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This Is What A Disruptive Technology Looks Like . . .

. . . in its first moments.  Hat tip to FB pal and Power Line reader Kate Pitrone for flagging this old video from 1981, showing the earliest experiments with online news gathering and transmission.  I vividly recall seeing the earliest version of FAX technology back in 1981, when my mentor M. Stanton Evans would send his syndicated column to the Los Angeles Times by wrapping each page of the typescript seriatim around a five-inch diameter cylinder, which would then spin at high speed while some kind of early optical character reader would digitize it and transmit it over one of those phone-receiver-in-the-rubber-holster contraptions.  It took about ten minutes to send three of four pages through.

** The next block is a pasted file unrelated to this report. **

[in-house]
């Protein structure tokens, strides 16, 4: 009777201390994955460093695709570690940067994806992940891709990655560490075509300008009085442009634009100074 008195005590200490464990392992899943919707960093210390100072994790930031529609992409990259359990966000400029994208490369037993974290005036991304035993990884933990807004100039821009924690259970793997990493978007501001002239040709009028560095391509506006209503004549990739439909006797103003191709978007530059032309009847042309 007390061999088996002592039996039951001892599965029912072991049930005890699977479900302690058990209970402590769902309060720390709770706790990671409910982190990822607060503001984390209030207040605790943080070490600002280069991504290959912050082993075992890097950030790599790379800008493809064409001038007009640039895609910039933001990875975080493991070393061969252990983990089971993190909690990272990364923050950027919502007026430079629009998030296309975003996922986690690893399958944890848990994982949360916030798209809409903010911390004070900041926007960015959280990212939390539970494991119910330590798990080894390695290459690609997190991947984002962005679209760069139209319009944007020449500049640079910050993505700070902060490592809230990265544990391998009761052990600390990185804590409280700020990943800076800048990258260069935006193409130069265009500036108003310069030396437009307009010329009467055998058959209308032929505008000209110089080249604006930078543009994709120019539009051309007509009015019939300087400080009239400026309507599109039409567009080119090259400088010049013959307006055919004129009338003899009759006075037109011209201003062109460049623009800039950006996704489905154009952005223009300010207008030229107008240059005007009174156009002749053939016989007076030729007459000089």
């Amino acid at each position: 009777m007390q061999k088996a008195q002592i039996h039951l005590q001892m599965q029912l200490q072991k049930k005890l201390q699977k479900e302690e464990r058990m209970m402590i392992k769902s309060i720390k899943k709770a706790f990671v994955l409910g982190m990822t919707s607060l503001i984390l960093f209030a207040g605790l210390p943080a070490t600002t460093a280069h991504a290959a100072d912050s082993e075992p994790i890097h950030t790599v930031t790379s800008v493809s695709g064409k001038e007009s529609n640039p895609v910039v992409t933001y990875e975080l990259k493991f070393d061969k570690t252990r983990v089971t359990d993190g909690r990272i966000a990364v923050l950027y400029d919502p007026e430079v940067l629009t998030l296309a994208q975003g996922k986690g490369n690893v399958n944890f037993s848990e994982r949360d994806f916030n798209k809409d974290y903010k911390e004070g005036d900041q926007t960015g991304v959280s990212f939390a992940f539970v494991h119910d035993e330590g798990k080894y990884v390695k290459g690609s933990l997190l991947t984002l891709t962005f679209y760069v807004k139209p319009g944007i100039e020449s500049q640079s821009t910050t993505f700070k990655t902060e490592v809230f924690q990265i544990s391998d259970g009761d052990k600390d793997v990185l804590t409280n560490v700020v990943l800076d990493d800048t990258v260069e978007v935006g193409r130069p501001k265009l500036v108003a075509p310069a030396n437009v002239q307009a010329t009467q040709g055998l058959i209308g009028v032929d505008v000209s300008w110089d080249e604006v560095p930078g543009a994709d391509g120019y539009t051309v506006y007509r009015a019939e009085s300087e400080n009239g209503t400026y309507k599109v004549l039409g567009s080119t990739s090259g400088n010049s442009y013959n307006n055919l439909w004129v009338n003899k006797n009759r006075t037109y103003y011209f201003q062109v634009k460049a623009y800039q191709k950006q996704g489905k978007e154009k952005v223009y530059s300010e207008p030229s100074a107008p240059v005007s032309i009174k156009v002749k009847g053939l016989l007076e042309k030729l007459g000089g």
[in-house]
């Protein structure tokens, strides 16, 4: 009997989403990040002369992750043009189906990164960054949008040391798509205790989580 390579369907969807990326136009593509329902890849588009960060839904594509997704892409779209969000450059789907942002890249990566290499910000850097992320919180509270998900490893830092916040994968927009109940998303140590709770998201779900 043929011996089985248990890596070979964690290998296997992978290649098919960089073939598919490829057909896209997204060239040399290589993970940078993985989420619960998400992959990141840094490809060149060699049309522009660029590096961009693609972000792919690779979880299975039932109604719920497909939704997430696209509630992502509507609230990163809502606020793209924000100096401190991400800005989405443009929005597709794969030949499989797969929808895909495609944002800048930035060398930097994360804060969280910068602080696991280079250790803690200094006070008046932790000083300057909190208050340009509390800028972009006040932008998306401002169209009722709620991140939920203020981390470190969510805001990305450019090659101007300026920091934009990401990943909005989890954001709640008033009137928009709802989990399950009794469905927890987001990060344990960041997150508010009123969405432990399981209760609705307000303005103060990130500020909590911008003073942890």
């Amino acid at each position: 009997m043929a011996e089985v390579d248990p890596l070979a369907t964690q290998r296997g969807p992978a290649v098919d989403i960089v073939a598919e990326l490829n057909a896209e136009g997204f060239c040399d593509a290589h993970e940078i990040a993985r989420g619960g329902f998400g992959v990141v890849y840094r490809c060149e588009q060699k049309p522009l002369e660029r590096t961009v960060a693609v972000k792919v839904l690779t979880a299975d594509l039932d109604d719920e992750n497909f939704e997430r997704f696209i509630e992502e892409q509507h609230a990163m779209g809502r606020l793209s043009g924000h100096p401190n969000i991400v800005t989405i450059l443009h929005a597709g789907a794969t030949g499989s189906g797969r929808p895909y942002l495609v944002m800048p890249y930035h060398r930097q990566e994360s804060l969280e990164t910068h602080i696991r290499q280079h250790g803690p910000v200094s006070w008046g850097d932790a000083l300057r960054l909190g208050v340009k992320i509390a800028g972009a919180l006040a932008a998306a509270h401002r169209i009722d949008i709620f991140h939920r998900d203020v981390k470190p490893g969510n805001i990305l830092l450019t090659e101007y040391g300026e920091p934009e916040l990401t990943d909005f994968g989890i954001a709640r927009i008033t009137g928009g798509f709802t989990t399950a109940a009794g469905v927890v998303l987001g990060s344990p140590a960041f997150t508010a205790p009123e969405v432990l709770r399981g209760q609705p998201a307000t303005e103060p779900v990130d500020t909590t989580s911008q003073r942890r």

When you take in this video now, you can’t help but chuckle at how clueless these reporters and editors are about what is about to mow them down.  (For one thing, the SF Examiner really doesn’t exist any more–not like the form you see in this video.)  I think today’s equivalently clueless people about to get run over by rapid technological change are college professors and administrators.  Anyway, enjoy this two minutes of pure schadenfreude for old media:

Recommend this Power Line article to your Facebook friends.

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